Cache Creek Farm
16634 County Road 98
Woodland, CA 95695
Telephone: (916) 622-2364

A Three-Ring Circus
The Cache Creek Farm at Saturday's San Francisco Ferry Plaza Farmers' Market is a complex place and very busy place. In addition a steady stream of customers stopping by to taste and buy the raw almonds and walnuts that are Cache Creek's main products, you'll find a large display about the BIOS program and a bevy of bears cavorting around the stand.

Sally and George Oliver take part in the operation the 40-acre family-owned almond and walnut orchard located about 25 miles from Sacramento that George's parents bought starting in 1929. Today, with trees varying in age from 40 - 80 years, George feels that he virtually grew up with most of them. George and Sally became part of the orchard's operations in the 1950's and today, George manages the orchard and handles the wholesale side of the business, which comprises the main sales outlet for their nuts, while Sally and her brood of teddy bears tend to sales at the Saturday Ferry Plaza Farmers' Market in San Francisco. (Stop by the Cache Creek Farm stand at the Market to read the story of the growing Cache Creek teddy bear family or ask Sally to give you a rundown on the latest developments in the brood. It's too complex to include here! Also, be sure to pick up a copy of Sally's "Space Report -- Black Holes (San Francisco Market Bears) -- 1997".

Only Two Types of Nuts and Only Raw
Cache Creek Farm offers mainly raw nuts at the Market: 2 varieties of raw walnuts (Black and English) and 3 varieties of raw almonds (Mission, Nonpareil and Neplus). Small "teaser tasting" bags of sweetened walnuts and almonds are also available while the supply lasts.

Raw Black Walnuts: $9.00/lb.

Raw English Walnuts and all Almonds: $4.00/lb.

How to Read the Almonds
It's fairly easy to distinguish between the two varieties of walnuts since the Black Walnuts have a characteristically darker skin than English Walnuts. But to the untrained eye, it is virtually impossible to distinguish between the 3 almond varieties unless you see them side by side and know what characteristics to look for:


How it Looks

How it Tastes


Strongest tasting of these 3 varieties. It' s nutty flavor with hints of almond extract flavor make this the best nut for eating raw. This old-fashioned variety surprisingly outsells the other 2 varieties at Sally's stand by a ratio of about 15:1.


Buttery flavor. Light skin distinguishes it from the other 2 varieties. (Sally advises blanching the raw nuts to remove the outer skin and dry roasting them at 200 for 2 hours to bring out their characteristic buttery flavor.)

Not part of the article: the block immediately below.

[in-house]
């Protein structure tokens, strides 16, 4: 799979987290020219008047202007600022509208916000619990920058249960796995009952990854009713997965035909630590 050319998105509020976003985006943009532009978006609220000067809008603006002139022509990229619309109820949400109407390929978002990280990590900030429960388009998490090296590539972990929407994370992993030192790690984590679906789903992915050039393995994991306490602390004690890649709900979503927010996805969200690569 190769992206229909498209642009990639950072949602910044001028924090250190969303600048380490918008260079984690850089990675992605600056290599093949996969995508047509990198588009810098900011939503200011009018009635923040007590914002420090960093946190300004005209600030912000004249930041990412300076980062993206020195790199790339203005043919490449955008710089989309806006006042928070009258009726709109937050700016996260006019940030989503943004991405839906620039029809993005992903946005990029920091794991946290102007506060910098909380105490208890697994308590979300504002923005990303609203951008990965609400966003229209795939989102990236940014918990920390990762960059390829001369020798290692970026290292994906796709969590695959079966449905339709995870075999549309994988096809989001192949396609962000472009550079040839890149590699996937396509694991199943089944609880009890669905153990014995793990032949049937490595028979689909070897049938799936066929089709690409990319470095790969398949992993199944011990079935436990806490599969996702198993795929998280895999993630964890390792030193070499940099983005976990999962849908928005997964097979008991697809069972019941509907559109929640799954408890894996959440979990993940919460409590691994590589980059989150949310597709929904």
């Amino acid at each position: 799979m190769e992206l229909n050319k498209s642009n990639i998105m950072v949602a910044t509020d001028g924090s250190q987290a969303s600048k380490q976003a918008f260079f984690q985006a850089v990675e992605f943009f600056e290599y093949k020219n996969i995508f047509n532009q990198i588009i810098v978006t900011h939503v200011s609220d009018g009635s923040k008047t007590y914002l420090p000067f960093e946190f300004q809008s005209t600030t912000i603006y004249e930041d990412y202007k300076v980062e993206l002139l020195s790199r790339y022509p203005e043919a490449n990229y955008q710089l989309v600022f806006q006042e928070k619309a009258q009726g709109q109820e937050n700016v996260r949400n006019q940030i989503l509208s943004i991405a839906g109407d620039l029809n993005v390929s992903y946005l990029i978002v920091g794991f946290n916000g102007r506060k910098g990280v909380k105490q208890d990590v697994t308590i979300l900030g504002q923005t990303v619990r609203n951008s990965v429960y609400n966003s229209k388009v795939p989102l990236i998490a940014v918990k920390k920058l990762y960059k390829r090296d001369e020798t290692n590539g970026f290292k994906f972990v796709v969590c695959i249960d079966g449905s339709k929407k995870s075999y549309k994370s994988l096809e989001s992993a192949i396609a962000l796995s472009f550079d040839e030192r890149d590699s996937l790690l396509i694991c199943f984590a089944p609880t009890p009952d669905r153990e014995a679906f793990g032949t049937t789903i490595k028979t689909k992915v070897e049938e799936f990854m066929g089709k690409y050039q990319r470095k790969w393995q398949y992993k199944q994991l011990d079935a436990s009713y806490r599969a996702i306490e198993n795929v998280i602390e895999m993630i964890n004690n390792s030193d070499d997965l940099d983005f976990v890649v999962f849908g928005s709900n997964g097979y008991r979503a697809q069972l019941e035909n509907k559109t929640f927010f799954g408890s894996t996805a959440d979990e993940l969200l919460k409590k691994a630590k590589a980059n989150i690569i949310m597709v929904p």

Creamy flavor and somewhat creamy texture. Darkest skin and largest nut of the 3 varieties. Excellent for general purpose cooking; they become sweet when cooked.

Sally explains that pre-packaged almonds found in supermarkets can be any of these varieties, but are usually Nonpareils. After talking with her about the different characteristics and best use for each variety, I'll certainly be more attuned to selecting the right variety for my cooking uses in the future!

From Harvest to Table
Harvest time for almonds and walnuts each lasts about 6 weeks. Almonds are first to ripen and harvesting takes place from August through mid-September. Harvesting of walnuts takes starts in early October and lasts through mid-November. Trees are shaken by a mechanical harvester to release the nuts which are then brought directly to a shelling station at the farm. After shelling, the raw nuts are stored in plastic bins at an off-site cold storage room where they will remain until they go to market.

Sally explained that the higher price for Black Walnuts is because the Olivers cannot shell these walnuts using standard shelling equipment at the Cache Creek Farm. The shells of black walnuts are so hard they require special processing equipment which the Olivers don't own. The cost of contracting out the shelling accounts for the more-than double price for Black Walnuts.

Cache Creek Turns to BIOS
In 1994, Cache Creek Farm enrolled in the BIOS program (Biologically Integrated Orchard Systems) initiated by the Community Alliance with Family Farmers (CAFF). The program aims to encourage family farmers to manage their orchards with less chemical inputs by teaching them how to the apply 7 farm management techniques based on working with nature:

1. Practicing good winter sanitation and mummy destruction.

2. Planting cover crops which attract beneficial insects and improve water filtration.

3. Monitoring pests.

4. Applying environmentally friendly insecticides.

5. Using a dormant oil spray to control of certain insects.

6. Introducing beneficial parasites.

7. Harvesting promptly.

The Olivers are so pleased with the results they've achieved through the BIOS program that they have devoted about half the space of their stand at the Market to a display about the BIOS program.

June 1997

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